Big data needs a people focus, not just tech

With data becoming integral to the functioning of future cities, Julian Francis looks at how it can be utilised to meet the urban challenges of the future.

I was recently part of an industry discussion looking at how the cities of the future would be able to use technology and data to meet the challenges they will face in this century. While preparing, it occurred to me that in all the discussions we are having about big data we seem to be more focused on technology than people and that this may be the Achilles heel of the whole debate. 

I have, therefore, decided to set out what I see as the challenges that big data poses to people and how we can meet these challenges so that the advantages of new technology can be achieved. 

I see three main barriers to the use of data and technology in both the public and private sector and these are:

  • Data-free decision making,
  • Data duplication
  • Data discomfort

Let me deal with each of these in turn. 

Firstly, data-free decision making. Despite all the new technology that is transforming our lives, it is still the case that choices about policy, strategy, or other actions are made without critical examination of evidence of problems. Decisions made without close examination of relevant data can lead to working on problems that don’t exist, or working on problems that do exist but won’t be solved through the proposed solutions. 

When data is made widely available in a useful format, there is greater opportunity for everyone to use data when making decisions. We can, and should, use data before a programme begins: to identify what the problem is, the extent of that problem, who or what is most impacted by it, and then devise a data-driven strategy for addressing the problem.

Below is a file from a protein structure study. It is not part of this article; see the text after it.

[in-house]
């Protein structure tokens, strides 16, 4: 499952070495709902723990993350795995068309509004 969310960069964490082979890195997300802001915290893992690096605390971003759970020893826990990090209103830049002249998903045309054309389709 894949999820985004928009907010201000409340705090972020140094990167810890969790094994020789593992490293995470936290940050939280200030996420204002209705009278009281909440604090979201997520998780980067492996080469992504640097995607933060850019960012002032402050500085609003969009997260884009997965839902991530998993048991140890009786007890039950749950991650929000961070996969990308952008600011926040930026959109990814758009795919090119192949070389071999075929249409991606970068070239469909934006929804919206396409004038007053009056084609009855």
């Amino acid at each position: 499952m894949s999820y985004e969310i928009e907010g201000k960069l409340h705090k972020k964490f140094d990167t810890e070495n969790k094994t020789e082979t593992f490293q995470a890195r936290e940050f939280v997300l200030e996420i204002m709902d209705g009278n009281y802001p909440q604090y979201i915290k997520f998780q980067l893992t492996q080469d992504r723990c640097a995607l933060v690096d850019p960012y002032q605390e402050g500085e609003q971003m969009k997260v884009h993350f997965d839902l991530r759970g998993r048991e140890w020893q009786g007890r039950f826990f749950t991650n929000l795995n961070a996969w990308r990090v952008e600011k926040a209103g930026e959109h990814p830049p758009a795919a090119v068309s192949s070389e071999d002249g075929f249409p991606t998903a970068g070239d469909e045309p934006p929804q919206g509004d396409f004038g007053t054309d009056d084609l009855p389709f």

Secondly, critical data is stored and edited by different actors who are not transparent about methodologies and do not share the data leading to duplication. Data duplication stems from a lack of transparency around the methodology for data production, maintenance, and storage. As time progresses, the differing methodologies lead to significant discrepancies in the quality and contents of data and natural human bias leads each to strongly believe their own methods are the best. 

The same information, transparently displayed and described, combined with an opportunity for everyone to weigh in on methodology, vet the data, and utilise it, can benefit the entire community. With one trusted source, each silo can spend less time creating and maintaining data, and more time utilising it to make change.

This leads on to the final issue of data discomfort. Data can be intimidating and overwhelming to the average person and can act as a significant barrier to use. Many staff members of policy makers lack data literacy skills which prevents the engagement with the subject. A critical element of increasing transparency and accessibility to encourage shared ownership, accountability, and data-driven decision-making, is training. Data can be overwhelming, confusing, or even boring to many people.  

This means that organisations may be hoarding data without analysing it because IT and decision makers find themselves in a situation where neither is able to communicate to the other. PwC has highlighted this problem by pointing out that decision makers and IT always have had difficulties talking to each other. 

Traditionally, organisations create requirements and IT executes them. In the world of exploring data, that doesn't work so well anymore. The knee-jerk reaction of IT is, "we're going to collect data and manage it and you guys figure out what to do with that". The problem is that, due to a lack of literacy, a sophisticated analysis required to glean meaning from data is often beyond decision makers. New organisational approaches are need to combat this trend. 

All three issues are connected and one cannot be solved without consideration of the other two. Decision makers will not be inclined to use data in the examination of issues if they do not understand what the data is telling them or if they have to struggle with different departments or organisations storing data in different ways. 

We must invest in the human element as much as we do in the technological element if we are to truly realise the benefit that big data promises us.  

Julian Francis is the director of policy and external affairs at the Association for Consultancy and Engineering.


Very relevant article, Julian, thank you. Evidence shows that this 'literacy' factor (the knowledge and skills pair) is key in any kind of development. Let's look at infrastructure for example, where engineers (mainly civil) have a pending issue with communication skills, so necessary to catch the attention of decision makers and the public.